New Competition on the British Education Market


Depuis plus de 900 ans, le prestige académique britannique est incarné, dans toutes les têtes, par le duo Oxbridge. Malgré une renommée mondiale et un statut de quasi-monopole pour les formations élitistes, le prestige d’Oxbridge semble être remis en cause par l’émergence d’une nouvelle concurrence sur le marché tendu de l’éducation au Royaume-Uni. Bath, Canterbury, University College of London seront-ils la nouvelle frayeur de Oxbridge ?


Worldwide, the English educative system is well-known for its academic prestige and remains epitomized by the world famous Oxbridge duet. But in the last decades, Oxbridge has had to cope with new competition from young universities offering academic excellence. Indeed by proposing almost equivalent education at cheaper cost, universities such as Bath, Canterbury and University College of London provide access to the second most successful education system in the world. Furthermore, those new rivals benefit from the attractive and dynamic landscape of their surrounding regions. For instance, Bath University was rewarded by the prestigious QAA quality mark last July 2013. It was recognized as the best university in terms of students’ satisfaction, according to the latest National Student Survey.

But competition between universities goes beyond the mere national market. To reach the podium of the most excellent universities, universities need to attract foreign students, especially European students. Thanks to the Erasmus exchange programme, 4,500 French students have studied in British universities last year. The University College of London is requested by the highest number of French students who expect to experience the uniquely attractive student life of England’s capital.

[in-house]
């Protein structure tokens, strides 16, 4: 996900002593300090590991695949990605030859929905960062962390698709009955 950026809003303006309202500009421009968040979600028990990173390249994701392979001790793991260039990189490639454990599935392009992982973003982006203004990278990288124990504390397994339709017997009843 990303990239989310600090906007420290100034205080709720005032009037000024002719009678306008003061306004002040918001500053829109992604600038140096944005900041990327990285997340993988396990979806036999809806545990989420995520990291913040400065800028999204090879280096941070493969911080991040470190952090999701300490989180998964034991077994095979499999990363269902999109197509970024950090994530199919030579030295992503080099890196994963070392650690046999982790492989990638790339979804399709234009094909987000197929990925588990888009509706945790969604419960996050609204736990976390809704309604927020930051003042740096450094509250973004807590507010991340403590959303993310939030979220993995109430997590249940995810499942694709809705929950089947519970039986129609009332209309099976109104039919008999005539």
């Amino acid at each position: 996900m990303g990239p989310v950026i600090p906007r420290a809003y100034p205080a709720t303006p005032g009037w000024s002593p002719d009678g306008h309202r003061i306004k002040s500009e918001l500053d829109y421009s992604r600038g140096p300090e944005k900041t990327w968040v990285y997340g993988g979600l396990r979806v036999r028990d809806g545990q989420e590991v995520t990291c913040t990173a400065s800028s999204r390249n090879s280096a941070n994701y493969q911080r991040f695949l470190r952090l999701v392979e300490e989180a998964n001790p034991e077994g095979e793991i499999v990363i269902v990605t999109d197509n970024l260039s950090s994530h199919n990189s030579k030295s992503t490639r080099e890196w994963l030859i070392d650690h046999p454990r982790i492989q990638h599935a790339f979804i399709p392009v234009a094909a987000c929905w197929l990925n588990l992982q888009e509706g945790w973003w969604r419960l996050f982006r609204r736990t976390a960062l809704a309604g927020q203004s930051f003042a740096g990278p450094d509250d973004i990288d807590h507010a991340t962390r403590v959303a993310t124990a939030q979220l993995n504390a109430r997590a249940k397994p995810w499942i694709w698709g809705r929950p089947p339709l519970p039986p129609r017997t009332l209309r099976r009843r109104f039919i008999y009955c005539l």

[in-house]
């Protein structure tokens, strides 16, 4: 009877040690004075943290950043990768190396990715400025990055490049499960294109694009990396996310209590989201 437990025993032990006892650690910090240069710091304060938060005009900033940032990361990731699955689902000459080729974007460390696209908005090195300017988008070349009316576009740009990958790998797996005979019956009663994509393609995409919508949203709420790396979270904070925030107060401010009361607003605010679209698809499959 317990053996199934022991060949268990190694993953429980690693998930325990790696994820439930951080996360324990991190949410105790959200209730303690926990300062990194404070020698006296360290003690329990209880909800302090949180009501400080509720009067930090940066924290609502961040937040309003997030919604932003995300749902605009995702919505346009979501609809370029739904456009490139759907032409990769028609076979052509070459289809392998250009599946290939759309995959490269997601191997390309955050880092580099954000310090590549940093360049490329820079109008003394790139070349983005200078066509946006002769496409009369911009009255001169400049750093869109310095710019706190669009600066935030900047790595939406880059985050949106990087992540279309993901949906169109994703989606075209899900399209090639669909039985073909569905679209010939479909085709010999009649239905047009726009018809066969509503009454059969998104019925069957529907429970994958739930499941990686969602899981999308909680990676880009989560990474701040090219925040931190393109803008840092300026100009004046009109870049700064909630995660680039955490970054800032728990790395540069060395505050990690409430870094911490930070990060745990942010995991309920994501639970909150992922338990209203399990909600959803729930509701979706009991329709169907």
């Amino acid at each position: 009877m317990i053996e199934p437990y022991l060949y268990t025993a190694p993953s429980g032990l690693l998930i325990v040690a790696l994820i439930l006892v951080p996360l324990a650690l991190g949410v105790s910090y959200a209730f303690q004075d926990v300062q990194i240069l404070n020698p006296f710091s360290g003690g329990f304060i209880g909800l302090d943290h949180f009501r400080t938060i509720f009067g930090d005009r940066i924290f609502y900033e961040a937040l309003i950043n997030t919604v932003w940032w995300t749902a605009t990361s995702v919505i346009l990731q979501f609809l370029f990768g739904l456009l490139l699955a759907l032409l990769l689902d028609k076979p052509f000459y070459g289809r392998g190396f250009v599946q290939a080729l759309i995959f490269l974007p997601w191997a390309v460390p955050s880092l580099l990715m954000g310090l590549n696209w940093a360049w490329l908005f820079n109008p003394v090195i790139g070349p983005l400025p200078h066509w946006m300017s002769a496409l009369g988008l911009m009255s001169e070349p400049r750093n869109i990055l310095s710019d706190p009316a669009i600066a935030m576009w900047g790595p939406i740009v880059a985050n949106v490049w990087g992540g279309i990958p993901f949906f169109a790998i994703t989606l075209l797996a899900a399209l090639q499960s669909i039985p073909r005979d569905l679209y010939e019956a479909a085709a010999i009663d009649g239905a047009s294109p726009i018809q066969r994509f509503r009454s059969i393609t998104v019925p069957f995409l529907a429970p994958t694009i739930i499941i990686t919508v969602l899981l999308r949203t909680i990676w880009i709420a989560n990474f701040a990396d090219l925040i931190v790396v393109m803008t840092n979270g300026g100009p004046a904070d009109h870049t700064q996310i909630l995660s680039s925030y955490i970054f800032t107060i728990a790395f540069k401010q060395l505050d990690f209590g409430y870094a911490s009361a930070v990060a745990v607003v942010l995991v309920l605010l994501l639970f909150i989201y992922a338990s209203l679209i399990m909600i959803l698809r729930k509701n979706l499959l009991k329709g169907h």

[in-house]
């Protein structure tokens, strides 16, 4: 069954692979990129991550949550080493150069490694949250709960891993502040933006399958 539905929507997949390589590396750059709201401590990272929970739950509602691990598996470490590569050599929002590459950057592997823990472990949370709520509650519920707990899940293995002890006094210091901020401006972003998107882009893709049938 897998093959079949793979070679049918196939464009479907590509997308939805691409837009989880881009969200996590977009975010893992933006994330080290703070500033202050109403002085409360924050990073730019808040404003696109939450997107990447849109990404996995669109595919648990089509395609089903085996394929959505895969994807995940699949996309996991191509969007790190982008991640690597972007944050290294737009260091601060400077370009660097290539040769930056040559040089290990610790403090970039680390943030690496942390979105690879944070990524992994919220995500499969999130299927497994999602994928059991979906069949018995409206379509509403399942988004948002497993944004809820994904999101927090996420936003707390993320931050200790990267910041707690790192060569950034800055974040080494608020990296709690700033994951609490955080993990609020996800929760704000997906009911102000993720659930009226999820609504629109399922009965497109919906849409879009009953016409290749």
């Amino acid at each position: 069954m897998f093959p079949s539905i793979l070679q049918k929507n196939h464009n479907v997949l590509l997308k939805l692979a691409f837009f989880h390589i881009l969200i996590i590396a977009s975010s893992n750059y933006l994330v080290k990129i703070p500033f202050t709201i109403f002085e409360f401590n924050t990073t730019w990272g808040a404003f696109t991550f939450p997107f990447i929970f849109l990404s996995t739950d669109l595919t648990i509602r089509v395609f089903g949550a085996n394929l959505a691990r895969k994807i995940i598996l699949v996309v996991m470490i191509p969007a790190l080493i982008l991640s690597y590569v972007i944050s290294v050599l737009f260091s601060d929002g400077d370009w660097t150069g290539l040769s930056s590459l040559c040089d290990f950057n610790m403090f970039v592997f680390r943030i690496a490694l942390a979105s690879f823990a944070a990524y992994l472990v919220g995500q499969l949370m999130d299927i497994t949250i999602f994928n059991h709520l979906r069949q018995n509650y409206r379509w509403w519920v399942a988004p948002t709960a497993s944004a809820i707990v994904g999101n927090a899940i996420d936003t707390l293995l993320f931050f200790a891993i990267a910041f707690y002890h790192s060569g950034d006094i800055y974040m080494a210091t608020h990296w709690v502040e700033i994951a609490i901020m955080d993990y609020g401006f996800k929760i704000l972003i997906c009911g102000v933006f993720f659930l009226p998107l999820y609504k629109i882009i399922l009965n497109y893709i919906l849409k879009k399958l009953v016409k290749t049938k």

Even though the tuition fees are rather high (about € 7,000 a year on average)  and the available places limited, the other universities are not as selective as Oxbridge. Thus, they will ultimately jeopardize the domination of the prestigious Oxbridge duet.

To end this article, here is an interview with an 18-year-old French student who has just finished her first year at the Canterbury Christ Church University:

1. Why did you want to study in England? Were there similar programmes in France? What made you choose England?

Elinor: I first decided to go abroad, and I chose England because I could speak English. The subject I’m studying (sociology and international relations) does exist in France but what I do here – double half-license – doesn’t exist.

2. Do you think the quality of your education is better than in France?

Elinor: Compared to university in France which is free, paying 10,000 euros per year seems a little expensive. I never went to university in France, so it would be difficult to compare. It seems to me that the levels are roughly equivalent. The main difference is that we are supported by tutors who care for us individually and give us a greater chance to succeed.

3. Have you applied to a prestigious university like Oxbridge? If not, why?

Elinor: No, I have not tried Oxbridge because I think it’s scary and because the admission requirements were difficult to achieve for someone just out of high school!




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